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A beginner’s guide to the Scandinavian smorgasbord

A beginner’s guide to the Scandinavian smorgasbord

The smörgåsbord's second course includes cold cutsThe smörgåsbord’s second course includes cold cuts — Photo courtesy of Door Guide Publishing

At the 1939 World’s Fair in New York City, American audiences at the Three Crowns restaurant, inside the Swedish pavilion, got their first taste of the pickled, eggy, dill-laden dishes of a smörgåsbord.

The spread is based on a tradition that dates back as far as the 12th century in the Nordic nation, but for the fair’s visitors, it was the birth of what we in the United States have come to know as the all-you-can-eat buffet.

But what exactly is a smörgåsbord? While the American version isn’t typically equated with gourmet fare (and we tend to use the word to refer to any large quantity of food), the Swedish feast is a much classier affair, reserved for holidays and special events.

“It’s definitely not served all the time,” says Fred Bexell, general manager and head chef at Al Johnson’s Swedish Restaurant in Door County, Wisconsin. “The holidays – Christmas and Midsummer – are really the only time you have smörgåsbord in Sweden.”

Most dishes are paired with pickles and saucesMost dishes are paired with pickles and sauces — Photo courtesy of Door Guide Publishing

That’s not all that surprising when you consider the time and effort that goes into making a four-course meal featuring two dozen or more dishes, many of which are soaked, smoked, pickled or slow-roasted. What sets the real deal apart from its buffet-style cousin? At the latter, tempting gravity as you pile food on your plate is par for the course, and no one will bat an eye as you balance a slice of pizza atop a small mound of sweet and sour chicken.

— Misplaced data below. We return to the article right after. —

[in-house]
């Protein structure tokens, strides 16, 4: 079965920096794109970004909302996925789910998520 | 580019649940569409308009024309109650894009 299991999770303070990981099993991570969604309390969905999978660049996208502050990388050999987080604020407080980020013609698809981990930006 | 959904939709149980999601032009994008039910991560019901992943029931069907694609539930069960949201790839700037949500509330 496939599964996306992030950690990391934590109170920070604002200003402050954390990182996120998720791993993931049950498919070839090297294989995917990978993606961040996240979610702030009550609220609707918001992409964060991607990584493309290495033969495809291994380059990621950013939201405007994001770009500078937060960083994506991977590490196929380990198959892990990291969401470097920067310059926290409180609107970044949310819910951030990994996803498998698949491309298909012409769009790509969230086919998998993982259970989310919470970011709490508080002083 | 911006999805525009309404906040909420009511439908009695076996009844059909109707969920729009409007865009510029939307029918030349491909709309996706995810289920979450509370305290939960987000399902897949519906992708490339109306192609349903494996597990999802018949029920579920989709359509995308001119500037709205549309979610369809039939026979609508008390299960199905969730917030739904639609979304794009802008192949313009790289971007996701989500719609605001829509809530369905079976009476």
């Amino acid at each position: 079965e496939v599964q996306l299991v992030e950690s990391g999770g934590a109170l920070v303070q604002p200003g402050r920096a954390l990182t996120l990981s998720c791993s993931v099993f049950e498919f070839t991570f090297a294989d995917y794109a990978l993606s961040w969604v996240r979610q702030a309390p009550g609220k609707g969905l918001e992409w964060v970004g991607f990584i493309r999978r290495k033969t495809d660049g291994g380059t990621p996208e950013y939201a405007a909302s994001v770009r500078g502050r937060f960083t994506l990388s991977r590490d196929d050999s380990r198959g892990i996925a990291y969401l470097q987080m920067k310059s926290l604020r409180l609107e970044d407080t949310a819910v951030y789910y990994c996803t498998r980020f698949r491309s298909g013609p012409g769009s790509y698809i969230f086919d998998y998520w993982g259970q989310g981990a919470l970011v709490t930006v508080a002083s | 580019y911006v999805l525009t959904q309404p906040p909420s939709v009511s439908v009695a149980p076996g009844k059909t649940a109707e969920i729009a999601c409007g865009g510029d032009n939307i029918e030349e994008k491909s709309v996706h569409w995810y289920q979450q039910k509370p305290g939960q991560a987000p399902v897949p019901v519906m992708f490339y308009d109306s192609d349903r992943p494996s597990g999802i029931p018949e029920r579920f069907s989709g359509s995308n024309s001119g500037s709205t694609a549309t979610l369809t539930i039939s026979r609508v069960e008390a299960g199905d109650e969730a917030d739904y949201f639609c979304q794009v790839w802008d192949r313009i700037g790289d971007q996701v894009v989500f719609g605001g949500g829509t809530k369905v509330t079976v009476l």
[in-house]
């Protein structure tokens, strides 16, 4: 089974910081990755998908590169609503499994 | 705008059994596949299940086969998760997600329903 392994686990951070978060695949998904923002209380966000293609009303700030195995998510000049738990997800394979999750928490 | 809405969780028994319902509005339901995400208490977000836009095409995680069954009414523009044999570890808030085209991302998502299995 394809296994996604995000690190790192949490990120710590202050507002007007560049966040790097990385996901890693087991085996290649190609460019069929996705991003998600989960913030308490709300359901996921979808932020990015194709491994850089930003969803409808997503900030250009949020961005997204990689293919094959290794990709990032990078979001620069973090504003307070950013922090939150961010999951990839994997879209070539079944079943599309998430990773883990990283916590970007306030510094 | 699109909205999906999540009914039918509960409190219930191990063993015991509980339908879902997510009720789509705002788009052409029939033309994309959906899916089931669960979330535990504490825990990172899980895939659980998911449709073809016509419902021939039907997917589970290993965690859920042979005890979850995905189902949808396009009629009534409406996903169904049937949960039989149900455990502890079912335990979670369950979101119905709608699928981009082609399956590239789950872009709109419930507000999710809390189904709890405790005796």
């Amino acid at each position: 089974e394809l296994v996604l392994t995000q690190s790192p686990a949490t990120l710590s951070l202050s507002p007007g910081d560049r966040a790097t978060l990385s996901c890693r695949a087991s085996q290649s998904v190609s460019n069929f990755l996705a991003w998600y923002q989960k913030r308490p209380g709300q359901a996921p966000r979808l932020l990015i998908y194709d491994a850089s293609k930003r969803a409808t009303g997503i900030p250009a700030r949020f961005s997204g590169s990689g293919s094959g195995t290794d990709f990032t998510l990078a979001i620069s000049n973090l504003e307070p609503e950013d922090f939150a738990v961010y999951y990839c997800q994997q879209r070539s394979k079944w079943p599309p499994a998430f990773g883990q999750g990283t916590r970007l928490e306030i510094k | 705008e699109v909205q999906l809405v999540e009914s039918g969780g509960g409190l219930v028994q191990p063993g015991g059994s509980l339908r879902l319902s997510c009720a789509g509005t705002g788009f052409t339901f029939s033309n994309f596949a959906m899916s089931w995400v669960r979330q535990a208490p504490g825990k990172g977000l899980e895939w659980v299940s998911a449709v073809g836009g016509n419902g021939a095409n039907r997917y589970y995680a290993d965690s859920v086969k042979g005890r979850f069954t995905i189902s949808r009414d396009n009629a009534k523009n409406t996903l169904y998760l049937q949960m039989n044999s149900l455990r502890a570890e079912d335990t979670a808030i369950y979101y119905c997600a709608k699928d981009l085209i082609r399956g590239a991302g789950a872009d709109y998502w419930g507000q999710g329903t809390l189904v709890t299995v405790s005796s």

A smörgåsbord, on the other hand, consists of very specific dishes laid out in a very specific order.

“First are the crackers or knäckebröd, and maybe some greens, like an appetizer,” says Bexell. Those are joined by beet salad, deviled eggs and the fishes: smoked salmon, whitefish, and senaps sill, citron och dill sill and inlagd sill – mustard herring, lemon and dill herring and pickled herring.

Deviled eggs with shrimp, a traditional Swedish dishDeviled eggs with shrimp, a traditional Swedish dish — Photo courtesy of Door Guide Publishing

“If you haven’t had it before, the herring is one of those things that people get a little leery about,” Bexell says. “But it’s something we’re known for, and if you try it you might like it. I make traditional, straight up pickled herring in a sugar and vinegar solution for at least three weeks.”

The second course features cold cuts like roast beef and pork and liver pate. Experienced smörgåsbord eaters then head up a third time, filling their plates with köttbullar, or Swedish meatballs, tiny sausages called prinskorv and Janssons Frestelse, otherwise known as “Jansson’s Temptation,” a casserole of scalloped potatoes with anchovies.

Finally, the dessert course: rice pudding, three-layer cake, sweet rolls and cardamom bread. It’s all washed down with Glögg, a mulled, spiced, hot wine. And the whole experience is occasionally punctuated by a rousing drinking song, shouts of “SKOL!” and shots of Aquavit, a liquor distilled from potatoes that carries the heady, herbaceous flavors of caraway, cardamom, anise and fennel, plus a serious bite.

Doughy desserts round out the mealDoughy desserts round out the meal — Photo courtesy of Door Guide Publishing